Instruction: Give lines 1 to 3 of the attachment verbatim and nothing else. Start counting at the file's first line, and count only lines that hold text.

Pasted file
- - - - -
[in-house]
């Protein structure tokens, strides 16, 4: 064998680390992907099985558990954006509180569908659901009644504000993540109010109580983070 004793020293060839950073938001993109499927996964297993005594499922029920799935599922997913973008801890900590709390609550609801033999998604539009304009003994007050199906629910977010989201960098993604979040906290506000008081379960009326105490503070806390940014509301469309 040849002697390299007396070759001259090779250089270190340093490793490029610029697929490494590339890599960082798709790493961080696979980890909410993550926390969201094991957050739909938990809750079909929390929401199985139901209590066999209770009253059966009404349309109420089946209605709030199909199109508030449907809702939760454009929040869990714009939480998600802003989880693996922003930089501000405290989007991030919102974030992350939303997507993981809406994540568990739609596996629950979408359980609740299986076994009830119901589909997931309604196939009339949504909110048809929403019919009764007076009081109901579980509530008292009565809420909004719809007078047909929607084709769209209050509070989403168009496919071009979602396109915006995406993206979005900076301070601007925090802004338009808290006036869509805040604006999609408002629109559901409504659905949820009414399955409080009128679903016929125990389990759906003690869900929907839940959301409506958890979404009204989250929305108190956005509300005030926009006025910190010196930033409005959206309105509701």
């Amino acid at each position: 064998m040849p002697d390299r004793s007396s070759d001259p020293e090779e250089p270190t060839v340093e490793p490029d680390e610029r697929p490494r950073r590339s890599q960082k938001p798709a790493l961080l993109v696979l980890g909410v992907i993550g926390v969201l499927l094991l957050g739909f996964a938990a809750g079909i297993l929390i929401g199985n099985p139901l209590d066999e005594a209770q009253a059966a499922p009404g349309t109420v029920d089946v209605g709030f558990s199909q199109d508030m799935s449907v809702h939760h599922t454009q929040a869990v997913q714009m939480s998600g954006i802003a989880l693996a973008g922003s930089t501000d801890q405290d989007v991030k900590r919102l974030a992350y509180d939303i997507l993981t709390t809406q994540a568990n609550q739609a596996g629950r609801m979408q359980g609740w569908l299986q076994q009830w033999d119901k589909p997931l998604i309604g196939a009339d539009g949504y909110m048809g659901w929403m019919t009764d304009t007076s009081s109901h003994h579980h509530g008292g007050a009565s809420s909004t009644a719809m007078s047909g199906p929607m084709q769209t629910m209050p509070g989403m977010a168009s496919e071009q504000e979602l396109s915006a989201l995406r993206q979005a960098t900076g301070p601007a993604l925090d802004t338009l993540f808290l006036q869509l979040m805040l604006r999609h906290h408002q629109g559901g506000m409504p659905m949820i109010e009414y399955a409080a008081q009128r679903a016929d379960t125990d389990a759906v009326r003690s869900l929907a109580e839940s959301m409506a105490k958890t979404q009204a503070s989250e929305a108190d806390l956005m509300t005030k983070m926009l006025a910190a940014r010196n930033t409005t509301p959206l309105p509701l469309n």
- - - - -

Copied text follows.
[in-house]
């Protein structure tokens, strides 16, 4: 064998680390992907099985558990954006509180569908659901009644504000993540109010109580983070 004793020293060839950073938001993109499927996964297993005594499922029920799935599922997913973008801890900590709390609550609801033999998604539009304009003994007050199906629910977010989201960098993604979040906290506000008081379960009326105490503070806390940014509301469309 040849002697390299007396070759001259090779250089270190340093490793490029610029697929490494590339890599960082798709790493961080696979980890909410993550926390969201094991957050739909938990809750079909929390929401199985139901209590066999209770009253059966009404349309109420089946209605709030199909199109508030449907809702939760454009929040869990714009939480998600802003989880693996922003930089501000405290989007991030919102974030992350939303997507993981809406994540568990739609596996629950979408359980609740299986076994009830119901589909997931309604196939009339949504909110048809929403019919009764007076009081109901579980509530008292009565809420909004719809007078047909929607084709769209209050509070989403168009496919071009979602396109915006995406993206979005900076301070601007925090802004338009808290006036869509805040604006999609408002629109559901409504659905949820009414399955409080009128679903016929125990389990759906003690869900929907839940959301409506958890979404009204989250929305108190956005509300005030926009006025910190010196930033409005959206309105509701």
């Amino acid at each position: 064998m040849p002697d390299r004793s007396s070759d001259p020293e090779e250089p270190t060839v340093e490793p490029d680390e610029r697929p490494r950073r590339s890599q960082k938001p798709a790493l961080l993109v696979l980890g909410v992907i993550g926390v969201l499927l094991l957050g739909f996964a938990a809750g079909i297993l929390i929401g199985n099985p139901l209590d066999e005594a209770q009253a059966a499922p009404g349309t109420v029920d089946v209605g709030f558990s199909q199109d508030m799935s449907v809702h939760h599922t454009q929040a869990v997913q714009m939480s998600g954006i802003a989880l693996a973008g922003s930089t501000d801890q405290d989007v991030k900590r919102l974030a992350y509180d939303i997507l993981t709390t809406q994540a568990n609550q739609a596996g629950r609801m979408q359980g609740w569908l299986q076994q009830w033999d119901k589909p997931l998604i309604g196939a009339d539009g949504y909110m048809g659901w929403m019919t009764d304009t007076s009081s109901h003994h579980h509530g008292g007050a009565s809420s909004t009644a719809m007078s047909g199906p929607m084709q769209t629910m209050p509070g989403m977010a168009s496919e071009q504000e979602l396109s915006a989201l995406r993206q979005a960098t900076g301070p601007a993604l925090d802004t338009l993540f808290l006036q869509l979040m805040l604006r999609h906290h408002q629109g559901g506000m409504p659905m949820i109010e009414y399955a409080a008081q009128r679903a016929d379960t125990d389990a759906v009326r003690s869900l929907a109580e839940s959301m409506a105490k958890t979404q009204a503070s989250e929305a108190d806390l956005m509300t005030k983070m926009l006025a910190a940014r010196n930033t409005t509301p959206l309105p509701l469309n």